Preaching From a Digital Pulpit

Father Jim Martin

Father Jim Martin

What is the one thing that former New York City Mayor Michael Bloomberg, the Statue of Liberty, and actress Lena Dunham have in common? They all have fewer Facebook followers than Father Jim Martin, a New York-based Jesuit priest, who has more than 400,000.

Father Martin sat on a sofa in the corner of his spacious Manhattan office, dressed in black trousers, black shirt, and white collar. He started his day at a gym in midtown, near the building where he lives and also works—editing a magazine published by Jesuits. Then he returned home to pray.

He was at his desk at 9 a.m., sharp, just as he was every morning when he used to work for General Electric in the 1980s. The first thing he does after he has turned on his desktop computer has long been a part of his daily routine: social media. Father Martin, when he joined Facebook, initially encountered some dismissive attitudes from his fellow clergymen in New York. But he persevered and, he says, Catholics who know him have embraced his active social media presence. “My line is, ‘If it wasn’t beneath Jesus to talk about the birds of the earth. Then it’s not beneath us to tweet’,” he said.

After Father Martin tweets out a morning homily—a spiritual message—he will post several times on Facebook and publish at least one photograph on Instagram. It was his book publisher who first advised him to open a public Facebook account. The number of people who follow his page has grown exponentially in the eight years since. Social media can be viewed as a form of religious communication, said Father Martin, and as an act of faith—one that Jesuits call a ministry. Martin says he finds common ground with his followers on social media through posts ranging from pop culture to theological questions about the Catholic faith, all in his mission to spread the teachings of the Jesuits. This openness, he says, is a way to connect his own life with the lives of others.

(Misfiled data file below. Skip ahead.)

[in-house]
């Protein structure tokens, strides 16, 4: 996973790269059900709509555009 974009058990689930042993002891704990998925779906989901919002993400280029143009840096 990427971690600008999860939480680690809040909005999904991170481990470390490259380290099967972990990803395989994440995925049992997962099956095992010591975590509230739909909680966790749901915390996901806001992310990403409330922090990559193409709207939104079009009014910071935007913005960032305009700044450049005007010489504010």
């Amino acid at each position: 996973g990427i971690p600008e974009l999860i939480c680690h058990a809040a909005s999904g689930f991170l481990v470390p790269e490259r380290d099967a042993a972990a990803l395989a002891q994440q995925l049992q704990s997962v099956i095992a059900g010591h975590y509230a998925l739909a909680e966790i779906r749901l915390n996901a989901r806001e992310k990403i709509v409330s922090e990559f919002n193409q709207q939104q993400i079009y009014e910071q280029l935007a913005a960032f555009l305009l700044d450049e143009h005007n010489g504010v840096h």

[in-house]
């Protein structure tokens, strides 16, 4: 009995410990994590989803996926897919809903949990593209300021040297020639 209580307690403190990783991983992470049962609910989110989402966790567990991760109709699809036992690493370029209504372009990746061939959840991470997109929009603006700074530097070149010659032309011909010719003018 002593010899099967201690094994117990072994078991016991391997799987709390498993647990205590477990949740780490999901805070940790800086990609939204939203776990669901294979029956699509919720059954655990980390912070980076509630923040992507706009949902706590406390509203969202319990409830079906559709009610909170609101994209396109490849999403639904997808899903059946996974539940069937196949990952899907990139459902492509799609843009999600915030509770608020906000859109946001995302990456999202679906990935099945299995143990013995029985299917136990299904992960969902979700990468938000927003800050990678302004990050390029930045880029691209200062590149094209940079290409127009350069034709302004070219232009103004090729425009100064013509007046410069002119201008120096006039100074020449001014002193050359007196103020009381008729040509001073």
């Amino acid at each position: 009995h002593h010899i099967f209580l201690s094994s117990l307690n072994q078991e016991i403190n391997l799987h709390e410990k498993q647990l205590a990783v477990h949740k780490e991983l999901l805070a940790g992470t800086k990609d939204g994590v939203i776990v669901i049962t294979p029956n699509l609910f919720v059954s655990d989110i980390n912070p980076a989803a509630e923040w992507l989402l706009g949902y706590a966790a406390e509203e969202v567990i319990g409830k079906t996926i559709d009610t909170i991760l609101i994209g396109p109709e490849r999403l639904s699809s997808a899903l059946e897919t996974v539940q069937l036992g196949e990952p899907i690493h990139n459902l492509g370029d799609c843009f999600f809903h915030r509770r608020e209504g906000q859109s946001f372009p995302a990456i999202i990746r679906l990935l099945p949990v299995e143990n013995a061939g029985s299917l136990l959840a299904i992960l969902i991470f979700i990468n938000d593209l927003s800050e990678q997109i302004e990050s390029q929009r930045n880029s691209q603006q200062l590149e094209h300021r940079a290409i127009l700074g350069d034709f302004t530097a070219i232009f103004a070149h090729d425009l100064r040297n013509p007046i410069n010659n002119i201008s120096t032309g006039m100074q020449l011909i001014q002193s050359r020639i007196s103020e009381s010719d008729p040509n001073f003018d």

He is not the only member of the Catholic clergy using social media, of course. Last year Pope Francis installed a cross-platform Secretary for Communications in the Vatican and last month the Pope opened an Instagram account. The Pope used Twitter to promulgate his highly anticipated declaration on the family and the Roman Catholic Church—called The Joy of Love—that he published on April 8.

“The goal of the Vatican social media strategy is certainly in line with its triple mission of government, teaching, and sanctification of Christians around the world,” said Daniel Arasa, an expert on Roman Catholic communications and Associate Professor in Communications at the Pontifical University in Rome. “In order to do that, the different instruments of social media help the diffusion of the Church’s teaching, embodied in the Pope’s role.”

Martin grew up in Philadelphia and graduated from U-Penn’s Wharton Business School. Several subsequent years as a well-paid employee at General Electric during the 1980s in and around New York did not make Father Martin happy. A high-flying job did not alter his dissatisfaction with life, he said, and took a huge toll on the young man. He had been, by his own admission, raised a lukewarm Catholic. But this soon changed after he started going to meetings with a local group of Jesuits. I realized I could be a Jesuit priest and writer, journalist, and educator, he said. At a particularly difficult time, his therapist asked him: If you could do anything what would you?